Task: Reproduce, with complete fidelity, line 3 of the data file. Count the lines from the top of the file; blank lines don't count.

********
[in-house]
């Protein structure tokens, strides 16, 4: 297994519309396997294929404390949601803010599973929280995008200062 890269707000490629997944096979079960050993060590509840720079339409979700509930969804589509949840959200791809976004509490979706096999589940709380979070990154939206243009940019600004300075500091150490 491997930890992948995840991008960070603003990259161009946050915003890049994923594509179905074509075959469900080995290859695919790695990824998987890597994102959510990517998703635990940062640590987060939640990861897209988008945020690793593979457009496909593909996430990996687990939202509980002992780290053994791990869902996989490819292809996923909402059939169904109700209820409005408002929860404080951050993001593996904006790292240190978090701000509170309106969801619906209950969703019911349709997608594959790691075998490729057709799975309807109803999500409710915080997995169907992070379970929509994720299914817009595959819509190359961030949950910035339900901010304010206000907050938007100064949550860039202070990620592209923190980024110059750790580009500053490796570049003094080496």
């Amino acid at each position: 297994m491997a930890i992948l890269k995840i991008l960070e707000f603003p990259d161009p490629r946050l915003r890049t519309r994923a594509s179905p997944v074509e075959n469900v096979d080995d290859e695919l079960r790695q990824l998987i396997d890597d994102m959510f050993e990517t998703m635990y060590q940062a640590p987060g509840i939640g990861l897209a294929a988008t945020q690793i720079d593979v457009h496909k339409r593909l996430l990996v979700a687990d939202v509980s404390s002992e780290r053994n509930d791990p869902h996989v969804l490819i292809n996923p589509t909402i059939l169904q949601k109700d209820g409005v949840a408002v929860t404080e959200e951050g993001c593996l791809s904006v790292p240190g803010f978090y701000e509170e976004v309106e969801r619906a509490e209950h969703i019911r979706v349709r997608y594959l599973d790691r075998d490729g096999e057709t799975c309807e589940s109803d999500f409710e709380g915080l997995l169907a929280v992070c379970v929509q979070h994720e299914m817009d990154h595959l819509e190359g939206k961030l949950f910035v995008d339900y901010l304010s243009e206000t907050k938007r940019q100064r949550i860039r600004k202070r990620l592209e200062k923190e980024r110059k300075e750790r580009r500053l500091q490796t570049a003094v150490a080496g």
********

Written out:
């Amino acid at each position: 297994m491997a930890i992948l890269k995840i991008l960070e707000f603003p990259d161009p490629r946050l915003r890049t519309r994923a594509s179905p997944v074509e075959n469900v096979d080995d290859e695919l079960r790695q990824l998987i396997d890597d994102m959510f050993e990517t998703m635990y060590q940062a640590p987060g509840i939640g990861l897209a294929a988008t945020q690793i720079d593979v457009h496909k339409r593909l996430l990996v979700a687990d939202v509980s404390s002992e780290r053994n509930d791990p869902h996989v969804l490819i292809n996923p589509t909402i059939l169904q949601k109700d209820g409005v949840a408002v929860t404080e959200e951050g993001c593996l791809s904006v790292p240190g803010f978090y701000e509170e976004v309106e969801r619906a509490e209950h969703i019911r979706v349709r997608y594959l599973d790691r075998d490729g096999e057709t799975c309807e589940s109803d999500f409710e709380g915080l997995l169907a929280v992070c379970v929509q979070h994720e299914m817009d990154h595959l819509e190359g939206k961030l949950f910035v995008d339900y901010l304010s243009e206000t907050k938007r940019q100064r949550i860039r600004k202070r990620l592209e200062k923190e980024r110059k300075e750790r580009r500053l500091q490796t570049a003094v150490a080496g």